What it Takes to be a Risk Manager - Kenneth Newman, Central Pacific Bank

Risk management today - it's less about pure technology, more about business acumen and pure communication skills.

This is the position of Kenneth Newman, VP & Information Security Manager at Central Pacific Bank. In an interview about top risk management trends, Newman discusses:

Scope of the risk management job in banking institutions today;
Biggest challenges to getting the job done right;
Necessarily skills for successful risk managers.

Newman joined Central Pacific Bank as Vice President & Information Security Manager in February 2009. He oversees the bank's information security program and the protection of its information assets.

Prior to joining CPB, Mr. Newman served as First Vice President & Online Risk Manager for Washington Mutual (WaMu) and has managed various global and regional security and risk functions for Deutsche Bank and Citigroup in New York.

Central Pacific Bank is the main subsidiary of Central Pacific Financial Corp., a Hawaii based financial institution with $5.2 billion in assets.

TOM FIELD: What are the trends in risk management in banking institutions today? Hi, this is Tom Field, Editorial Director with Information Security Media Group. I am talking today with Kenneth Newman, Vice-President and Information Security Manager with Central Pacific Bank. Ken, thanks so much for joining me.

KENNETH NEWMAN: Tom, my pleasure. FIELD: Just to start out, how about you tell us a little bit about yourself and your role with Central Pacific Bank.

NEWMAN: Certainly, Tom. I've got a background in Information Security and Risk Management in Financial Services that goes back more than 15 years now. So I've been doing this sort of thing for quite a while. I would like to feel that I've good sense because I've seen how the industry has evolved and grown up over time. You know, way back when, they used to sort of call us IT Security People and then Computer Security People, then Data Security People, then Information Security People, and finally we're beginning to get perceived as more Information Risk Managers. So it's been a very interesting evolution that I've gone through myself.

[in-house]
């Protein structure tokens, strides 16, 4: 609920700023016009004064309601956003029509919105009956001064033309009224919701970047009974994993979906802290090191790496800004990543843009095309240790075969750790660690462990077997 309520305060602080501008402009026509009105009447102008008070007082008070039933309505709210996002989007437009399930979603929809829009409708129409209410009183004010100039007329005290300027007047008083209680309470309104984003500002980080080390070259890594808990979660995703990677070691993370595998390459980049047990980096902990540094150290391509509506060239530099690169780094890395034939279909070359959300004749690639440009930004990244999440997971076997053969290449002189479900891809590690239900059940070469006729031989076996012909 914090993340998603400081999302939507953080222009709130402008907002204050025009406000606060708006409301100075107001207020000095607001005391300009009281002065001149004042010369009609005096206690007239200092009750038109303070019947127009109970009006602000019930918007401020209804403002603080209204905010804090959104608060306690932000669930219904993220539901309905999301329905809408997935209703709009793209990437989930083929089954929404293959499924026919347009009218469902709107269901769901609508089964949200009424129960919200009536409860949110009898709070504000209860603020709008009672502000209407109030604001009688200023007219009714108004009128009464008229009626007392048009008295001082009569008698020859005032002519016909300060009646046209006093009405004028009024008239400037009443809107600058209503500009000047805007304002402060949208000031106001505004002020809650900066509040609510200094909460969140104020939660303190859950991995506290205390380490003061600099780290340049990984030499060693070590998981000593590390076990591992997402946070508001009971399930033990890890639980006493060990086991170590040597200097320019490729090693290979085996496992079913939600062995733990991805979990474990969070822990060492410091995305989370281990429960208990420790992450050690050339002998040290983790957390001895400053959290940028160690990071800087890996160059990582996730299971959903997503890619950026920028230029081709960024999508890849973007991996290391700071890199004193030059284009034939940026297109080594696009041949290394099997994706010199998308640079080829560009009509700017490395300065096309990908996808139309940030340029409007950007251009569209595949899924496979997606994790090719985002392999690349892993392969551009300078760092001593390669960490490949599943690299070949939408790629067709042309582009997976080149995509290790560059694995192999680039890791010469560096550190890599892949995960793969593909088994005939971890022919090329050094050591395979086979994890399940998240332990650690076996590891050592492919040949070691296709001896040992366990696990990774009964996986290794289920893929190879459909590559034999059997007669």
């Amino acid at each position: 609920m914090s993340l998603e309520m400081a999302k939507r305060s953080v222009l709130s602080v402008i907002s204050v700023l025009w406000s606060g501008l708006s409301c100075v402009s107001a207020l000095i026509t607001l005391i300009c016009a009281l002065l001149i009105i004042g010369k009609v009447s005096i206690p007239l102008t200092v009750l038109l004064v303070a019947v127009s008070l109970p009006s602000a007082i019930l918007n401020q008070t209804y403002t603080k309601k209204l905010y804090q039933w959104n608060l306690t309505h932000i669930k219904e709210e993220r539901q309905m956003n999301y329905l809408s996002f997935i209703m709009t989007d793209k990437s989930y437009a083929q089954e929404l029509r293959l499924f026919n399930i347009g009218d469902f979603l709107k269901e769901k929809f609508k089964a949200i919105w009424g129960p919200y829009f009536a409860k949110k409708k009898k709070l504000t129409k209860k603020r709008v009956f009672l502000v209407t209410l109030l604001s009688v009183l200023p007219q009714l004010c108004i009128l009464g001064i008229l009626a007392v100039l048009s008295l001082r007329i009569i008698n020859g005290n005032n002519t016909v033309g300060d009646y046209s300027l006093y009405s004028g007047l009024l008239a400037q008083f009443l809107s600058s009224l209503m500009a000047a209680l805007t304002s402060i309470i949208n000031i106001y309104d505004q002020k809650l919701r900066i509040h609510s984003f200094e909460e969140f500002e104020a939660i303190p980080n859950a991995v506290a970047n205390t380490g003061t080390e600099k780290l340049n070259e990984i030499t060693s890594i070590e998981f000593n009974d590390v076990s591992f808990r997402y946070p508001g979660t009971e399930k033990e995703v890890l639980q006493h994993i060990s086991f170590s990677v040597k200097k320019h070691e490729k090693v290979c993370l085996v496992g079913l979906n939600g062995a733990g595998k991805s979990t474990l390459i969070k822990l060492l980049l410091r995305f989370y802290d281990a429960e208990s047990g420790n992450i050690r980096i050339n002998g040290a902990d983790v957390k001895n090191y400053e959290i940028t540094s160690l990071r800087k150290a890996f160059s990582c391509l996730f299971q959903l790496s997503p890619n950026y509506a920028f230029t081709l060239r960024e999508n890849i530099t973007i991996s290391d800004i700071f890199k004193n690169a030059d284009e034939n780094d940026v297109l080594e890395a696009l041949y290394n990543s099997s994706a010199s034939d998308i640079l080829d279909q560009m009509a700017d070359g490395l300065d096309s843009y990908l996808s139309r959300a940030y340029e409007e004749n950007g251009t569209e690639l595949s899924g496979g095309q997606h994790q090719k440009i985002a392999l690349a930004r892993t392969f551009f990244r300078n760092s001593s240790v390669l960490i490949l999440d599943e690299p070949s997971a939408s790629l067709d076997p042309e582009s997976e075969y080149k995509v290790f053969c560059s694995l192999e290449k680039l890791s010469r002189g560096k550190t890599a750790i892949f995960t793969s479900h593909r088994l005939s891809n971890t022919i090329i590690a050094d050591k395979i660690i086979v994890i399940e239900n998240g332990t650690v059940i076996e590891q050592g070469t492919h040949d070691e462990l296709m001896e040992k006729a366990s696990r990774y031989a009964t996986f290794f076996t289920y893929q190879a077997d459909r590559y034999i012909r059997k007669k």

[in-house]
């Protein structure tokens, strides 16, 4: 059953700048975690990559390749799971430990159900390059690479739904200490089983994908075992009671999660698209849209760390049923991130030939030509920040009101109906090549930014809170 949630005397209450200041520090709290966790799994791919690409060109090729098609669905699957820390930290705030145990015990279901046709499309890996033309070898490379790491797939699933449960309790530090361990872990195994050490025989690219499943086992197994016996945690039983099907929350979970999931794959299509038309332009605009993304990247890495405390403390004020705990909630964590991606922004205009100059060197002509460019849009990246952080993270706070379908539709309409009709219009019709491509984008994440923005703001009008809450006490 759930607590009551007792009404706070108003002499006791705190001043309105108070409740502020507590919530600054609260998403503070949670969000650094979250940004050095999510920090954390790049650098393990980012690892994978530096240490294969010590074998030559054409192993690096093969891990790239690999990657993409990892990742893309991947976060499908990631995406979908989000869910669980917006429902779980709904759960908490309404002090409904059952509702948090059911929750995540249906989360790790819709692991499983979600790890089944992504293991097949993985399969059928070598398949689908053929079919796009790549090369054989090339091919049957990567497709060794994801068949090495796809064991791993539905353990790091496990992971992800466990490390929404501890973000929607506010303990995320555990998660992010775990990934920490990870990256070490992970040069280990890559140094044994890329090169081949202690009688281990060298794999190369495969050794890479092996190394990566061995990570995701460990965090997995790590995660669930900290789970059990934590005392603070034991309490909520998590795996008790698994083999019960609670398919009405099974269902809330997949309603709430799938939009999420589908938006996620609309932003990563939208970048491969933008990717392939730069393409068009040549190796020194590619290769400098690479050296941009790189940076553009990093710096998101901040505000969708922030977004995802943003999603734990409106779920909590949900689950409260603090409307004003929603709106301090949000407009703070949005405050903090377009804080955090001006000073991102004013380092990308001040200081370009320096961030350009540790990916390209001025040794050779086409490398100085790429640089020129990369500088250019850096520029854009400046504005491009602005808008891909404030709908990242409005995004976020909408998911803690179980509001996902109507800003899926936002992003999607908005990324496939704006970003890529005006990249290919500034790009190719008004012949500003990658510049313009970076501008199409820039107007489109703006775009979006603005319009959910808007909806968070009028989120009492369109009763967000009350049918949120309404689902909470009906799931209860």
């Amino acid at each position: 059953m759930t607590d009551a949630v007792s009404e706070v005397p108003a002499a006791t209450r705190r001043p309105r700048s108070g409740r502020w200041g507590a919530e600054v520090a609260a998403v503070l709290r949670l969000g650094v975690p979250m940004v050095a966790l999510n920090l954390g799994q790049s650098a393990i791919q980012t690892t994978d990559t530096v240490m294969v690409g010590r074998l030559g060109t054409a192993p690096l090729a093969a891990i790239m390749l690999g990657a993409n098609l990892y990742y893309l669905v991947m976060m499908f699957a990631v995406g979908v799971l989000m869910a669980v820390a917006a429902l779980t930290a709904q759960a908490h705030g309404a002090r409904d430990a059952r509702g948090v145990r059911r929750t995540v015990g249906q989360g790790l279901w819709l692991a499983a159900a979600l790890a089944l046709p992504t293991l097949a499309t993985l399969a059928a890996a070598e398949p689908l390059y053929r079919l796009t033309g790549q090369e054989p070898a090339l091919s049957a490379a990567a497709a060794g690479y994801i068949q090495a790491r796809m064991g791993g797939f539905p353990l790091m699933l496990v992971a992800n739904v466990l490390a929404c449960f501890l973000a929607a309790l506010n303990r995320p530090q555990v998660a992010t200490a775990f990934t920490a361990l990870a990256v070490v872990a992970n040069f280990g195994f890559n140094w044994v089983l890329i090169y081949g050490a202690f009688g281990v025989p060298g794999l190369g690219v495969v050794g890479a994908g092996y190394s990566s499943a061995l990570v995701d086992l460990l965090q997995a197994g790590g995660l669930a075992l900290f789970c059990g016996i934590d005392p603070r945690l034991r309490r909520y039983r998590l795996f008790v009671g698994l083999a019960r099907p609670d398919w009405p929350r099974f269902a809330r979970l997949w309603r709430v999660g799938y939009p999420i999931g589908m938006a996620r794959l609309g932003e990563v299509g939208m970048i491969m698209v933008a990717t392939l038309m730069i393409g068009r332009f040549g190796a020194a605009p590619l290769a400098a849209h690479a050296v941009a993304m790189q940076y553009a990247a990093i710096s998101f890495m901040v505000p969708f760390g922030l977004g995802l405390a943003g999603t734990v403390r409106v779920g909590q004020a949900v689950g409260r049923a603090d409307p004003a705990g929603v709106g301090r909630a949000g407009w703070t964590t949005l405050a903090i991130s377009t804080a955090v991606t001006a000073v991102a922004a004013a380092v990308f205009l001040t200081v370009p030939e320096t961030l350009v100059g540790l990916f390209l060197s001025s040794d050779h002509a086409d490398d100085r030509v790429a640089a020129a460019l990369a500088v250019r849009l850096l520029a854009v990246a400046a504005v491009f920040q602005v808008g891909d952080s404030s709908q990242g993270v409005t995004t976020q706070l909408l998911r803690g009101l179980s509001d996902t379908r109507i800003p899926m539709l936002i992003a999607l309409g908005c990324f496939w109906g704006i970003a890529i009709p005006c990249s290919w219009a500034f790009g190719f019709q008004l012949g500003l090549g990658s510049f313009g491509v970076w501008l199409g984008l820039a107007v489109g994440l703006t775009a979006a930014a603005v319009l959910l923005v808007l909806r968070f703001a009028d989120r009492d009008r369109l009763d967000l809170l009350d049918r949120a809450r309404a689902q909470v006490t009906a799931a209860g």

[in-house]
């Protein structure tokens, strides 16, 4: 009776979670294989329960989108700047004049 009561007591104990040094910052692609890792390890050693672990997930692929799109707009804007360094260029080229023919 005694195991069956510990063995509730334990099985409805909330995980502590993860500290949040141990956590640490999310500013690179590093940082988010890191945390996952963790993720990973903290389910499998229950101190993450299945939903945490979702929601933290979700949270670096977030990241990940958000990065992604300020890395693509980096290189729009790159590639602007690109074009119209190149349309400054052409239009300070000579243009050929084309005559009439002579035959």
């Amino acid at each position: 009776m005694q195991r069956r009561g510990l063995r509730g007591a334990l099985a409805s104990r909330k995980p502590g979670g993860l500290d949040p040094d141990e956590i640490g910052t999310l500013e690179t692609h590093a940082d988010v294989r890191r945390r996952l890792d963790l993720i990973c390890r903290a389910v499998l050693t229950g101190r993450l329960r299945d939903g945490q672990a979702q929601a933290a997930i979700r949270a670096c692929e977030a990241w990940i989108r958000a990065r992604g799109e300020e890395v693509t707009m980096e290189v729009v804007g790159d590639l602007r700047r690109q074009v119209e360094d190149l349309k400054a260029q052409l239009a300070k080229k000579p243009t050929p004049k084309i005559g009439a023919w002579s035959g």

Here at the bank I'm responsible as the Information Security Manager to oversee the bank's entire information security program that is charged with protecting information assets, protecting customer's confidential information. And in order to achieve that, my goal is to help all the areas of the bank understand and meet their requirements whether they are control requirements or compliance requirements as they relate to the protection of information.

FIELD: It's a big job, Ken.

NEWMAN: I think that is something that anybody sitting in a seat like mine today says.

FIELD: Well, it's so big, I'm going to break it down into a couple of questions, and the first one I want to ask you is from your role at the bank, what do you see as the top trends in risk management?

NEWMAN: Well, from my standpoint, within financial services, obviously when we talk about risk management and we talk about information, our main focus is going to be on privacy and confidentiality. So what I see as the trends in risk management with where we are today in information security and where we still need to go to become true risk managers is today, you still see a focus in information security that is very often IT based focused on networks, focused on infrastructure, focused on very concrete controls, and not necessarily yet consistently elevated to the business logic level, the information level, the flow of data and information through the organization. So, I think from where I sit that the main trend that I think it important is we're beginning to see this transition where as information security moves into risk management, it's less just about pure technology and what is going on in the IT world, and it's more about what goes on in the business areas, how they manage information, how information flows through the organization as a commodity, and then what are the risks associated with that flow of information.

FIELD: Now, Ken, one of the interesting things you talked about a few minutes ago was the scope of your duties because they go far beyond just the information security department. You're talking about affecting other parts of the banking business. So give us a sense of what the scope of the job is for someone like yourself today.